Awareness means my son can be in a community. Acceptance means he can live his life.

With a Perspective, this is Matt Carey.

The above was given as part of the Perspectives program on KQED radio. The original, complete with audio, can be found on the KQED website at What Autism Awareness Means

This is what I presented last year on KQED Radio, and I posted here on LBRB shortly after that. I present it again as we reach another Autism Awareness Day and month.

Kim, the Age of Autism has gotten worse under your leadership

26 Mar

Kim Rossi runs the blog “the Age of Autism”. She’s a parent of three autistic kids. In the past, AoA was managed by someone without any real connection to the autism community: Dan Olmsted. Sadly, Mr. Olmsted passed away (I very much disagree with what Mr. Olmsted did but I never wished him personal ill). So now Kim is in charge.

Many years ago I emailed Kim to propose that we start promoting some stories in parallel. That we find some stories that are important to all in the autism community and start getting some sort of unity in publicizing and advocating on those topics. Ms. Rossi was polite, but it was clear that this wasn’t going to happen. People told me that the primary (by far) focus of Ms. Rossi and the AoA blog was their vaccine stance (they are against vaccines. Yeah, Kim, I know you try to dance around that, but it’s true.). Then they promote bad “medical” approaches to “treating” autism. Yes, Kim, I’m thinking of the example where you sprinkled a novel, synthetic compound mislabeled and sold as a “supplement” on your kids’ food. Then comes attacking actual experts and expertise in areas like medicine, science and the like. Actual advocacy for autistic people is far down on your list.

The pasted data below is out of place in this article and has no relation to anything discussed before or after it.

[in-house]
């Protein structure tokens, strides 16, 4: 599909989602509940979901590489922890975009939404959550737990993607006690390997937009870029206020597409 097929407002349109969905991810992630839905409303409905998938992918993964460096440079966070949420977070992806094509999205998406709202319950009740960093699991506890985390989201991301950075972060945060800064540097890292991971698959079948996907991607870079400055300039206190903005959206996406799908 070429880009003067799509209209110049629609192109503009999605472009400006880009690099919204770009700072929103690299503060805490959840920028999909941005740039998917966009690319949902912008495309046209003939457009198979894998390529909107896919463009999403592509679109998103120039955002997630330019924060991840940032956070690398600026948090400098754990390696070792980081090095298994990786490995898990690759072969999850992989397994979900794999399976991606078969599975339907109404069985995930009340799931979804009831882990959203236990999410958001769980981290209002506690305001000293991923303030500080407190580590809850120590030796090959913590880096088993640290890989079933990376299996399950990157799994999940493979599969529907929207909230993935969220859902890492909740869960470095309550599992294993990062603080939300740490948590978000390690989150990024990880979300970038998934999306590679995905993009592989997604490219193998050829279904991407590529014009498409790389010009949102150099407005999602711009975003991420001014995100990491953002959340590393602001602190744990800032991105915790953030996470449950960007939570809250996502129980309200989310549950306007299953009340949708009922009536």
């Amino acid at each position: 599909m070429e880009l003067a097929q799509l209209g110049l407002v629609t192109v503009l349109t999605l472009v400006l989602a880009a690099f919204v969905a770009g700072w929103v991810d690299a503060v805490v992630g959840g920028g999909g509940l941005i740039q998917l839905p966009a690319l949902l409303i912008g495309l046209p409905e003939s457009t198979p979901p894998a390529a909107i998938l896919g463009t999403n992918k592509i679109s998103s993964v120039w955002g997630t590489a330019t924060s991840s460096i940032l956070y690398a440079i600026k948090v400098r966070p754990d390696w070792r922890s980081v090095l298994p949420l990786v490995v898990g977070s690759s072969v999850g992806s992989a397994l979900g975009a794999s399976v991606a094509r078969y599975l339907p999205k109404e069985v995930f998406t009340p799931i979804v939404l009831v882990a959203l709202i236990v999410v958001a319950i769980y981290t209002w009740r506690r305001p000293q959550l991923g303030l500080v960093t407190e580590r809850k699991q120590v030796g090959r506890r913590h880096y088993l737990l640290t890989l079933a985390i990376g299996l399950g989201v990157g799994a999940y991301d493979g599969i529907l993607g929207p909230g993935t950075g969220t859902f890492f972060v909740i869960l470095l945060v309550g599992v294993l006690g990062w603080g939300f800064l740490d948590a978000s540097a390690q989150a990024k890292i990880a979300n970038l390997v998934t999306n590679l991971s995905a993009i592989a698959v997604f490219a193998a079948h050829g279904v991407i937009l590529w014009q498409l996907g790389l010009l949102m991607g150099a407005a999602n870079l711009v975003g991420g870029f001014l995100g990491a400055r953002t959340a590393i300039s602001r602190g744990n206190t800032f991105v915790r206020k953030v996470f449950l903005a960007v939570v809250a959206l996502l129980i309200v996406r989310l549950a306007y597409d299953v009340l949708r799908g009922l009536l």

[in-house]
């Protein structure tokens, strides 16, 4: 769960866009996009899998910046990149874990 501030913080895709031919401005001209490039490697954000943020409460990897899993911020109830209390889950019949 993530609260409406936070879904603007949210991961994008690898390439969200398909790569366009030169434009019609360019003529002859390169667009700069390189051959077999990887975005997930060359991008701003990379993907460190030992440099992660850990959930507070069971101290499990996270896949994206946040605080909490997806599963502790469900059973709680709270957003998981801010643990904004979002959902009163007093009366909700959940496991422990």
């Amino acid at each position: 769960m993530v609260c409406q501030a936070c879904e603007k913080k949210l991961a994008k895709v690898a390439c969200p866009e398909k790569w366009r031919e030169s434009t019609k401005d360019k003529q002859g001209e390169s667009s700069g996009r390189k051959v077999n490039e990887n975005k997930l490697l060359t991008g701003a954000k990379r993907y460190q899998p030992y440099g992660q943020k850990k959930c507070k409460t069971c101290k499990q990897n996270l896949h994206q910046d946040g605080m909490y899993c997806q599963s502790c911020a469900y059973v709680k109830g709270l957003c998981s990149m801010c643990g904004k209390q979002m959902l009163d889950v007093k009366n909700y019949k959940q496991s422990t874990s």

But I look back on that and I think, you had at least enough advocacy that I thought you were actually interested in it.

No way in Hades I’d make that mistake now. I recently checked in on your blog and I was surprised to see how much worse it’s gotten. I decided to wait until I saw something that actually amounted to advocacy. It was a long wait.

Today you have two articles. One on the suicide of a Sandy Hook parent. It amounts to “Our lives as autism parents are so hard we might commit suicide too.”

The next one is about an autistic adult who was removed from his family in the UK. Actual autism advocacy. You copied the first 5 paragraphs of a news story and gave a link to the story. Your title? First focus “Secret Court”. Well, you tried. A little.

Below is a list of your recent articles. I went back until there was something like autism advocacy.

The world could be a little better for autistic people had you focused your advocacy on actual autism advocacy. Instead you became an anti-vaccine activist. You’ve failed your community. Hard.

Titles of recent AoA articles.

Father of Child Killed at Sandy Hook Commits Suicide in Newtown CT

Secret Court Hearing Takes Son with Autism Away from UK Mother

Women Demand Action from FDA About Breast Implant Danger

What Really Happened In Connecticut? Yale Bailed & Vaccine Knowledge Censorship Continues

Who Are the Anti-Vaxxers?

How Can Brown Injure You? UPS and Merck Want to Bring Vaxes to Your Door

Letter to the Presidents of The Church of Jesus Christ of Latter-day Saints about Vaccination Choice